- Sen. Chuck Grassley, the Republican chairman of the powerful Senate Finance Committee, is demanding a full accounting from Novartis of its investigation into faulty data it submitted to the Food and Drug Administration in seeking approval for the gene therapy Zolgensma.
- In particular, Grassley seeks records from Novartis related to its internal inquiry into the data manipulation, as well as any tied to its decision to delay informing the FDA until after the agency had approved Zolgensma.
- “Such conduct is reprehensible and could have an adverse effect on patients,” Sen. Grassley wrote in a letter dated August 9. “Accordingly, the conduct ought to be investigated and, as appropriate, punished to the fullest extent of the law.”
Grassley, R-Iowa, isn’t the first lawmaker to take interest in the revelation Novartis used manipulated data in winning clearance for Zolgensma (onasemnogene abeparvovec). Five Democratic senators, including presidential candidates Bernie Sanders, I-Vt., and Elizabeth Warren, D-Mass., wrote the FDA last week complaining of Novartis’ “unscrupulous action.”
Grassley’s role as chairman of the Senate Finance Committee, however, gives his inquiries more weight.
In addition to seeking records, Grassley wants information on when Novartis learned of the data inaccuracies, as well as when it opened and closed its investigation into the manipulation. Of note, the lawmaker is also interested in the steps Novartis has taken since to ensure faulty data isn’t included in future submissions to the FDA.
The letter sets a deadline of August 23 for Novartis to reply.
Some of the timeline surrounding the manipulation and Novartis’ response is already known. The manipulation occurred in testing conducted in mice to compare versions of Zolgensma used in Phase 1 and Phase 3 trials.
An FDA inspection report found an initial allegation of potential data mismanagement was made on March 14 to the chief quality officer of AveXis, the biotech developer of Zolgensma that Novartis bought last year. Two months later, on May 15, a non-conformance report was opened to investigate the claim.
Novartis CEO Vas Narasimhan, explaining the company’s response on a call with investors, indicated an initial independent investigation was conducted between mid-March and early May. When the data discrepancies were substantiated in May, Novartis then opened a full technical quality investigation that yielded findings on June 28, the same day the company informed the FDA.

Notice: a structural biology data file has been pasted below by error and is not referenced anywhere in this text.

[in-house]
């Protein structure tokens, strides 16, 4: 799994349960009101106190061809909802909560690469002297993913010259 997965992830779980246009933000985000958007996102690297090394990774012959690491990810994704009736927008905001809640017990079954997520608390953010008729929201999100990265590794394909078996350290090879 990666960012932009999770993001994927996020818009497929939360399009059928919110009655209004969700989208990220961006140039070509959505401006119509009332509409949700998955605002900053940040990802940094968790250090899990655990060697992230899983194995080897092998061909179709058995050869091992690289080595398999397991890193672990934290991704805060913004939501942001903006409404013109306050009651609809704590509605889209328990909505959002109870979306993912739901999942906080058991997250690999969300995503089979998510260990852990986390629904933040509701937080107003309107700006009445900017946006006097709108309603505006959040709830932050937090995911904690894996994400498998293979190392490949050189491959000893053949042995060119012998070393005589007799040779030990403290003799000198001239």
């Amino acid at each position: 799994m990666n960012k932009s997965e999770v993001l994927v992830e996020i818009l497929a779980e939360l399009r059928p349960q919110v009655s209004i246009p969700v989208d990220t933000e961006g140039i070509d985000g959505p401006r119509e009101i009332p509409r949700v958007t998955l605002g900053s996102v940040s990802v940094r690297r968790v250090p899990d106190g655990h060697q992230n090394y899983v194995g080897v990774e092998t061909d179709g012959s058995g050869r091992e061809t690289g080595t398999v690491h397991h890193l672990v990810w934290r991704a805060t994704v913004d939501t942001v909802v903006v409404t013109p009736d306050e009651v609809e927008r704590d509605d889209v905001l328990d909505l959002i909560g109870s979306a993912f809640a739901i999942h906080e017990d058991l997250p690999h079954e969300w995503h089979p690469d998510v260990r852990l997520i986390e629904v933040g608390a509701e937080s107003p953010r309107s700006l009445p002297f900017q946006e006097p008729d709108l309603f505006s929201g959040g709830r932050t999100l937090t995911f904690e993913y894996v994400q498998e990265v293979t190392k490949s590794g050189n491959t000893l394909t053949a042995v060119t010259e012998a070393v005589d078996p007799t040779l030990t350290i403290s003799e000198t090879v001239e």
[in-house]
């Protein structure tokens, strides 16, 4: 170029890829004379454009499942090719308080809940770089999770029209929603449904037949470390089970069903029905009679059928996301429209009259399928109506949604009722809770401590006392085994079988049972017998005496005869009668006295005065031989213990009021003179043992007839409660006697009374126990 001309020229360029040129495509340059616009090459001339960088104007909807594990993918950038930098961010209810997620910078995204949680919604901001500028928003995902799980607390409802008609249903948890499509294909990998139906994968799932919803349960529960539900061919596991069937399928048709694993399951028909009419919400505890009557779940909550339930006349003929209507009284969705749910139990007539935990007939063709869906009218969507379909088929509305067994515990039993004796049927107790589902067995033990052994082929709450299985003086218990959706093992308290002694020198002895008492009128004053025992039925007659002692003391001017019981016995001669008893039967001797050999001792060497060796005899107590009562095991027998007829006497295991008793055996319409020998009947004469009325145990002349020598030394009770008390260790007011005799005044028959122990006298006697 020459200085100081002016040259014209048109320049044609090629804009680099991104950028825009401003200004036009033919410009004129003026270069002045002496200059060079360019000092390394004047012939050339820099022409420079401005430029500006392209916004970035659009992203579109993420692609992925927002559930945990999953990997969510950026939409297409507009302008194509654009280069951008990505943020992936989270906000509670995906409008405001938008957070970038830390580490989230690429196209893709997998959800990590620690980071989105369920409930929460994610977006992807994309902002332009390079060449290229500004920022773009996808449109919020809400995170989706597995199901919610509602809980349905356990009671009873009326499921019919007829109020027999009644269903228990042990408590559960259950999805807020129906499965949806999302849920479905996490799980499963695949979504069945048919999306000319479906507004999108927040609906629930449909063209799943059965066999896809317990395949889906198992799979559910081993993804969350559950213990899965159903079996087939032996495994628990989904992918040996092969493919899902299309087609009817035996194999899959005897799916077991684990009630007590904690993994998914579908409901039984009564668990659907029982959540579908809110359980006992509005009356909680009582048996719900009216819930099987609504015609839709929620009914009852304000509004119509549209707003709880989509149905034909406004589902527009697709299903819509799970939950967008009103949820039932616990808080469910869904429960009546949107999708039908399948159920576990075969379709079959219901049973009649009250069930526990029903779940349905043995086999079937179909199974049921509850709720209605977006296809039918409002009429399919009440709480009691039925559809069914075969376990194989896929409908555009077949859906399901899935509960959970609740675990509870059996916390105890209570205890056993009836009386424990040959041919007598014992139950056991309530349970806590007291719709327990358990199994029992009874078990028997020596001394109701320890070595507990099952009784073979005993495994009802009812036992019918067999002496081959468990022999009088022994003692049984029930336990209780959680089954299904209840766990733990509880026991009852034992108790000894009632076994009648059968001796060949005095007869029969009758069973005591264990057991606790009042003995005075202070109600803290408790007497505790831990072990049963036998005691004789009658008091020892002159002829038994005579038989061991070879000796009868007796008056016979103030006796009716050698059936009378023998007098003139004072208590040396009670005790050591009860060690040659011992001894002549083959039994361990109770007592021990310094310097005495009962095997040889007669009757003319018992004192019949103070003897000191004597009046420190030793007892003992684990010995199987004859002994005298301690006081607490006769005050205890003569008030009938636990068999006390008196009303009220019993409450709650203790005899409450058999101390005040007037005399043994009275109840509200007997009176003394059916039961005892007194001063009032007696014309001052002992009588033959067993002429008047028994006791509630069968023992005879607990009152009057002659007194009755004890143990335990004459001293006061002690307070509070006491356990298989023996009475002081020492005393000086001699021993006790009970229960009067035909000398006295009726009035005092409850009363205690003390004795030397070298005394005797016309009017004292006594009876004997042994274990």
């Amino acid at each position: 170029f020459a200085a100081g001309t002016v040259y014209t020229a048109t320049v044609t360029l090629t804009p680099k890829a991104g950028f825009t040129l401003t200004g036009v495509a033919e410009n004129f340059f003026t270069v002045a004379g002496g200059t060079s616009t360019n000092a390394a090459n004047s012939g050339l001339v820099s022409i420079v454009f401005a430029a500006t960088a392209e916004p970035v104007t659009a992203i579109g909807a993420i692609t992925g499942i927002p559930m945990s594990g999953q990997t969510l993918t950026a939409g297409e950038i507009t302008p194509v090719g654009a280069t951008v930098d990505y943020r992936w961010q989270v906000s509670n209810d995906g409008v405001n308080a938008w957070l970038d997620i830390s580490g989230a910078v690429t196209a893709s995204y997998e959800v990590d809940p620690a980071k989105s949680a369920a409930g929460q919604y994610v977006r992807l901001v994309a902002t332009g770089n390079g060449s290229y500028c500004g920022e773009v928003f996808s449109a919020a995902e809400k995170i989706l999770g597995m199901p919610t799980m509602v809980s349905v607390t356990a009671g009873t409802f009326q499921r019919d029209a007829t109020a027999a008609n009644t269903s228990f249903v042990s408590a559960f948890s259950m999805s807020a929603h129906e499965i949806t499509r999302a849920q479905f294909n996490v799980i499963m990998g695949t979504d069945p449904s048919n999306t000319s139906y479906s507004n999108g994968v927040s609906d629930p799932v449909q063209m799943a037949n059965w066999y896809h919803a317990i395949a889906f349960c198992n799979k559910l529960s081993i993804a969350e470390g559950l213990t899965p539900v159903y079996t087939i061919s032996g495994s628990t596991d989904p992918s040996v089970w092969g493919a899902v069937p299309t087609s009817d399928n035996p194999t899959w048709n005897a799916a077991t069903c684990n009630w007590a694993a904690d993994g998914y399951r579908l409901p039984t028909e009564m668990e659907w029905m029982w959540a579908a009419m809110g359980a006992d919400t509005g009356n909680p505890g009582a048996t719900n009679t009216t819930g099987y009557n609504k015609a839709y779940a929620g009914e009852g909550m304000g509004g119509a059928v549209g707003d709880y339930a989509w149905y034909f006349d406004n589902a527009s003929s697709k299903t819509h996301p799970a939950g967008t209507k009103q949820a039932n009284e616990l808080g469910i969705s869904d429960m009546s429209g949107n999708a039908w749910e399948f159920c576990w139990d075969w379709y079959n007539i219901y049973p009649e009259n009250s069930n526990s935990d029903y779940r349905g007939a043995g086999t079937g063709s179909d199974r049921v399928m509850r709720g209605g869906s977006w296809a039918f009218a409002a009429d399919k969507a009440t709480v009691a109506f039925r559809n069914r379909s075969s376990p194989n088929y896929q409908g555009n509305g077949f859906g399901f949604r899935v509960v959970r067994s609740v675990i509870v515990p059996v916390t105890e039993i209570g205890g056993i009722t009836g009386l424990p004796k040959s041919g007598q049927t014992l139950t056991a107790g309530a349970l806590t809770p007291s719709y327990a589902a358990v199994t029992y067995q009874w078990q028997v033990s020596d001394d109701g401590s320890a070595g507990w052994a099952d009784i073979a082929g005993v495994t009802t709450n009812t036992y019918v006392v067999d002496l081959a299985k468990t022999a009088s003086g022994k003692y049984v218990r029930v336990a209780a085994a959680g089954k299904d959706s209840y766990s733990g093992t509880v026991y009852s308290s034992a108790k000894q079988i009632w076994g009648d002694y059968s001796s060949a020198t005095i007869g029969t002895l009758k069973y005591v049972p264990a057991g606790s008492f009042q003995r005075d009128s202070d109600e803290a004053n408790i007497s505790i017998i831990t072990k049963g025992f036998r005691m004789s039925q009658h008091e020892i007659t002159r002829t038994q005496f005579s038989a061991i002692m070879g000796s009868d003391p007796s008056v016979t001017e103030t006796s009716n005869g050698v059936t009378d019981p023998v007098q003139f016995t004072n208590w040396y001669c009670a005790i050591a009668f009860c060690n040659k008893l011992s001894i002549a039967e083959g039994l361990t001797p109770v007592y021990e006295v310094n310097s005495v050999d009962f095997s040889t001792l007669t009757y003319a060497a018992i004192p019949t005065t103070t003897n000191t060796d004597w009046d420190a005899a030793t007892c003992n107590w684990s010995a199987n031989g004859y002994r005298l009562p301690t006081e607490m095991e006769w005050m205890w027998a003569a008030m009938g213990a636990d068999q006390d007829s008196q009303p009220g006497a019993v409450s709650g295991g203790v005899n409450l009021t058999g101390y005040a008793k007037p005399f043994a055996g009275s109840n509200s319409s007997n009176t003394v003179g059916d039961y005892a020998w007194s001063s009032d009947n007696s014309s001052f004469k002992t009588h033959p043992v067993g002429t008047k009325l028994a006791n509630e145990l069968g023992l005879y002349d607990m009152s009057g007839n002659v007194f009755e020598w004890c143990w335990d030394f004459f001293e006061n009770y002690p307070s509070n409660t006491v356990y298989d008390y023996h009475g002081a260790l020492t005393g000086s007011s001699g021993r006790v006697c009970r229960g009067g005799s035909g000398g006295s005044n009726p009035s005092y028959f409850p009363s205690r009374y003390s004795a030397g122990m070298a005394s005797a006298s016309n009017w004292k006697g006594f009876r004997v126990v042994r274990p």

In the interim, on May 24, the regulator had cleared Zolgensma as a treatment for spinal muscular atrophy, a rare neurodegenerative disease that typically results in death in its most severe form.
Novartis priced Zolgensma at $2.1 million per dose, making it the most expensive drug ever brought to market and a lightning rod for criticism of sky-high drug prices.
In an internal memo, a senior FDA official noted the agency would have delayed its decision if it had known of the data manipulation sooner, although he indicated his belief Zolgensma would still have eventually been approved. Still, the FDA has affirmed that the treatment should remain on the market.
Disclosure of the data issues raised questions of whether Novartis deliberately delayed relaying its findings to the FDA in order to ensure an on-time approval for Zoglensma —? a conclusion CEO Narasimhan strongly denied.
“We made the decision to progress our quality investigation prior to informing FDA and other regulatory authorities so that we could provide the best information and technical analysis, which we did promptly on completion on June 28,” he said on the call to investors.
That hasn’t taken any heat off the drugmaker though.
“It is unconscionable that a drug company would provide manipulated data to federal regulators in order to rush its product to market, reap federal perks, and charge the highest amount in American history for its medication,” wrote the five Democratic senators in their August 9 letter to acting FDA Commissioner Ned Sharpless.
Novartis has received and is currently reviewing Grassley’s letter, a spokesperson for the company confirmed.